With Australian borders reopened to tourism, now’s a great time to plan a trip Down Under. The Sunshine Coast has always been a popular Australian holiday destination. But was never really considered much of a diving destination until July 31, 2005. On that day there was a very large bang when an old warship was blown up. That ship, HMAS Brisbane, settled on the bottom in only three minutes. Today it is one of the most popular dive sites in Queensland.
Diving the HMAS Brisbane
In the few short years that the guided missile destroyer HMAS Brisbane has been on the sea floor it has been transformed from a stark, gray navy ship into a colorful artificial reef. Today the 436-foot (133 m) long ship pulsates with marine life and is an unforgettable dive.
Coloring the ship are soft corals, sponges, hard corals, gorgonians, ascidians and anemones. Hiding between these corals are nudibranchs, shrimp, crabs, crayfish, sea stars, flatworms, and lots of octopus.
Reef fish and pelagic fish cruise the decks of the ship, attracted to this oasis in a sea of sand. Divers commonly see batfish, sweetlips, angelfish, moray eels, fusiliers, snapper, kingfish, trevally, mulloway, lionfish, scorpionfish, basslets, pufferfish and rock cod. Several huge Queensland groupers occupy the ship, but generally hang out on the sand when divers visit. Also common are turtles, stingrays, eagle rays and large white-spotted wedgefish. The ship also has seasonal visitors like leopard sharks in summer and gray nurse sharks and humpback whales in winter.
However, it’s not just the marine life that makes HMAS Brisbane such a fascinating dive, but also the ship itself. The ship has dozens of cabins spread over four levels. And, with 30 access holes cut into the hull, there is virtually no part of the ship that can’t be safely explored. Features of the ship include its big, six-inch guns, the operations room, the engine room, the galley, and the crew quarters. HMAS Brisbane rests in 90 feet (28 m), with its deck at 50 feet (15 m). The funnels are at 12 feet (4 m), making this the perfect spot to end a dive on this incredible warship.
Other Sunshine Coast Dive Sites
The Sunshine Coast is located just north of the Queensland capital of Brisbane and directly south of the Great Barrier Reef. The area has beautiful beaches, numerous resorts and, in the hinterland behind the coast, rainforests, mountain retreats, and even a few wineries. Diving this area is done out of the town of Mooloolaba.
While HMAS Brisbane is easily the most famous dive site off the Sunshine Coast, the area also has other dive attractions. The best of these are three large subtropical reefs off Mooloolaba that are known as Inner Gneering Reef, Outer Gneering Reef, and Murphy’s Reef. These reefs vary in depth from 26 feet (8 m) to 110 feet (33 m) and offer exceptional diving on gutters, ledges, caves, and pinnacles. All are covered in such rich coral gardens that divers could easily think they were exploring the Great Barrier Reef. Reef fish and invertebrate species are abundant, especially nudibranchs, with the Sunshine Coast holding the record for the largest variety of species of these colorful sea slugs.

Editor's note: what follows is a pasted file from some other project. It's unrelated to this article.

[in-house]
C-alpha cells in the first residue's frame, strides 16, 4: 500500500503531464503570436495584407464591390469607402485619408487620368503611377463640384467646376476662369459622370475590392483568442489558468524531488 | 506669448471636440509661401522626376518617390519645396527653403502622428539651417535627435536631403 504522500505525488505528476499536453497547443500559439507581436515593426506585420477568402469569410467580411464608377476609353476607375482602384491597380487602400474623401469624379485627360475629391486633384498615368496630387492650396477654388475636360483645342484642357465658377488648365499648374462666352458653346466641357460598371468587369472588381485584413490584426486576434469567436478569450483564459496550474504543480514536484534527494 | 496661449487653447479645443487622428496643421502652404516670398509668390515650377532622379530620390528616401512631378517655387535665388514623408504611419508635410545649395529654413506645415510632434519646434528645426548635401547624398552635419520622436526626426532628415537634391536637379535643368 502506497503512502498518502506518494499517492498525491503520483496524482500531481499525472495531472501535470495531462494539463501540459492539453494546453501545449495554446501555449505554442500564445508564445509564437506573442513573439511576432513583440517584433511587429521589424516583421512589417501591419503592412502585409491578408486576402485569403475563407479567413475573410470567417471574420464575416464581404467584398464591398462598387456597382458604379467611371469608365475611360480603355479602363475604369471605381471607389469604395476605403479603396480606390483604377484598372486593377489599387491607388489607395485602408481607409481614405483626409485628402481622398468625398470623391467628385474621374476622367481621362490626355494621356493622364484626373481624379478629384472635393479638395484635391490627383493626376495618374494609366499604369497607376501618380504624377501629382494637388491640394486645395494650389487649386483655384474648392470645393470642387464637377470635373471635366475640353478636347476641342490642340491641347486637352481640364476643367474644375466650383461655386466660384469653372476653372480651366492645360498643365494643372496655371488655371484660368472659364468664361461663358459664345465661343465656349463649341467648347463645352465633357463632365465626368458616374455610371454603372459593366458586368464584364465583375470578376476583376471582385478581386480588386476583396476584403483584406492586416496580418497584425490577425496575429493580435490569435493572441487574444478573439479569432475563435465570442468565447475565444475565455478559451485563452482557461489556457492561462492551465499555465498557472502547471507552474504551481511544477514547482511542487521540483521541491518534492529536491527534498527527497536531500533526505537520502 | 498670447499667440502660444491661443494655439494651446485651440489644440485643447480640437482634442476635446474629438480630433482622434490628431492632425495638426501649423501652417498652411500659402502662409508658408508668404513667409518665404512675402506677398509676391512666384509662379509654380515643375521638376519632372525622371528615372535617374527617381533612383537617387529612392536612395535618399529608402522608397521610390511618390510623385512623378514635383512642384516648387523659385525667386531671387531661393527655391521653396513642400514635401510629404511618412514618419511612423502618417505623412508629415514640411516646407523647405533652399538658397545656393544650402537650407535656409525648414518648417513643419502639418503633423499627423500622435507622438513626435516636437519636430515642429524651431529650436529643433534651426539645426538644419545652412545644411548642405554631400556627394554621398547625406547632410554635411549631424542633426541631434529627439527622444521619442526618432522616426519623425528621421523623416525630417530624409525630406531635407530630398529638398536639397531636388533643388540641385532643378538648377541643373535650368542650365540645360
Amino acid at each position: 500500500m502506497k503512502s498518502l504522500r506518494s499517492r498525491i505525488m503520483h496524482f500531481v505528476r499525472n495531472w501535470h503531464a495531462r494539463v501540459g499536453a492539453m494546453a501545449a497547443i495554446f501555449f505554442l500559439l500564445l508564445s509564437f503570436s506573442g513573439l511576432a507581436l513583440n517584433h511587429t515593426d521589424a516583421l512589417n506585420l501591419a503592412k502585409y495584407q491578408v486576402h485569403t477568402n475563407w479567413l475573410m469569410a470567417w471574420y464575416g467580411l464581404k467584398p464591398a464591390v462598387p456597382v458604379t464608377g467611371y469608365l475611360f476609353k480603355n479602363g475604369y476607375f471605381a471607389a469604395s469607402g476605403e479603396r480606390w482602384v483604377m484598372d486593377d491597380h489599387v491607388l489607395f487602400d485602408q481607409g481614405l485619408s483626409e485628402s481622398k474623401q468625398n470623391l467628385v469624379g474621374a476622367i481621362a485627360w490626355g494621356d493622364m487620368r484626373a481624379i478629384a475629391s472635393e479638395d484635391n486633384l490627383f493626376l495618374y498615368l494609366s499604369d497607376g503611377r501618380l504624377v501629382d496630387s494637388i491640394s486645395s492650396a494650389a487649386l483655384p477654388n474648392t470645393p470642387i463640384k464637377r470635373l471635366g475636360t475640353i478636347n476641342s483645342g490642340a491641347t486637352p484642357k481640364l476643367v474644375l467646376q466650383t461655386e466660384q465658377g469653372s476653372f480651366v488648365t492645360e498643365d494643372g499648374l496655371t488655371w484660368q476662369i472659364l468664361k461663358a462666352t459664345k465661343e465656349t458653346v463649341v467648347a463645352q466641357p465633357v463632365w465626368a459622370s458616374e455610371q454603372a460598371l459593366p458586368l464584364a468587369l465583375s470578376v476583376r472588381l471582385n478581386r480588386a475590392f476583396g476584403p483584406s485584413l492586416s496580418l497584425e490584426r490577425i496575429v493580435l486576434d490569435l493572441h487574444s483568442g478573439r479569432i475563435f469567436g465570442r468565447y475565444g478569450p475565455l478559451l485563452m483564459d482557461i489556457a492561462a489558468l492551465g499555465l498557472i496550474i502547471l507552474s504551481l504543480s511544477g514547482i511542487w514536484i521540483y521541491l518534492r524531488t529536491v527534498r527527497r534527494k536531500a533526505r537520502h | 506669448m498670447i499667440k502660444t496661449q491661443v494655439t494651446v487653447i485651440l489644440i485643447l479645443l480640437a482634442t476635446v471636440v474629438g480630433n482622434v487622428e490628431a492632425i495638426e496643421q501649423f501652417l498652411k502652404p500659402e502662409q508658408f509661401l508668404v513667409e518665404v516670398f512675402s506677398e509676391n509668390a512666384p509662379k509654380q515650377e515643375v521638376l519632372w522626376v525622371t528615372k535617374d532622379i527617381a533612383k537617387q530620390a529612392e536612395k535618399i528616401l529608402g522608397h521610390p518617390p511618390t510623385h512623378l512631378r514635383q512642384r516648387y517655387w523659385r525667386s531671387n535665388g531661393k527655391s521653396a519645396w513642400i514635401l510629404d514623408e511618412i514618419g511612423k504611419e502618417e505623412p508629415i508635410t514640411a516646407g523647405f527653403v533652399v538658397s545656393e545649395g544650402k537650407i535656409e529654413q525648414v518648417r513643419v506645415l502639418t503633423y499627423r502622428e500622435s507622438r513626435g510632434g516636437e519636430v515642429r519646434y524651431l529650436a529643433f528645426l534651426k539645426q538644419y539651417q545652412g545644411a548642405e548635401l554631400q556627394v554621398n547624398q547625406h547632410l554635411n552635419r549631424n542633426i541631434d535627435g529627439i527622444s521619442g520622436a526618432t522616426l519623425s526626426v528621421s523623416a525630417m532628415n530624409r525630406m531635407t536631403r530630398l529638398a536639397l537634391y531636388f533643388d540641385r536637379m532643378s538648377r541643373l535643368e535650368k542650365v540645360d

The deeper reefs generally have the more impressive marine life; which can include pelagic fish, stingrays, wobbegongs, turtles and gray nurse sharks over the winter months. There are dozens of dive sites on these reefs, including The Plateau, The Caves, Castle Rock, Wobby Rock, Hanging Rock and The Pinnacles.
There are several other reefs in the area that divers don’t regularly visit, but one brilliant all-weather site is Mudjimba Island. This island doesn’t get the big fish, or the best visibility at times, but it does have lots of small reef fish and many other critters. The rocky reef that skirts the island varies in depth from 10 feet (3 m) to 60 feet (18 m), is decorated with pretty corals, and is home to a great collection of invertebrates. Commonly sights at Mudjimba Island are lionfish, sea stars, hermit crabs, cowries, mantis shrimp, boxfish, gobies, flatworms, boxer shrimps, cuttlefish, octopus, and countless nudibranchs. Mudjimba is also a great place to see turtles, with dozens using the site to feed and rest.
Shore diving is also possible at a number of sites in the area, such as Point Cartwright and Kings Beach. These sites have coral and reef fish that even snorkelers can see, but access to these sites is very weather dependent. The area also has a fabulous muck dive at La Balsa Park, in the Maroochy River. This easy shore dive is only 20 feet (6 m) deep, and the sandy rocky bottom is home to crabs, shrimps, pipefish, cardinalfish, flatworms, lionfish, octopus, pineapplefish, ghost pipefish, scorpionfish, and even the odd frogfish. However, the main feature is nudibranchs—thousands of nudibranchs.
With most of the dive sites close to shore, the visibility off Mooloolaba can be easily affected by wind, rain and swell. The visibility generally averages around 40 feet (12 m) offshore, and 20 feet (6 m) closer to shore but can vary from 10 feet (3 m) to 100 feet (30 m) and is always clearest after southerly winds.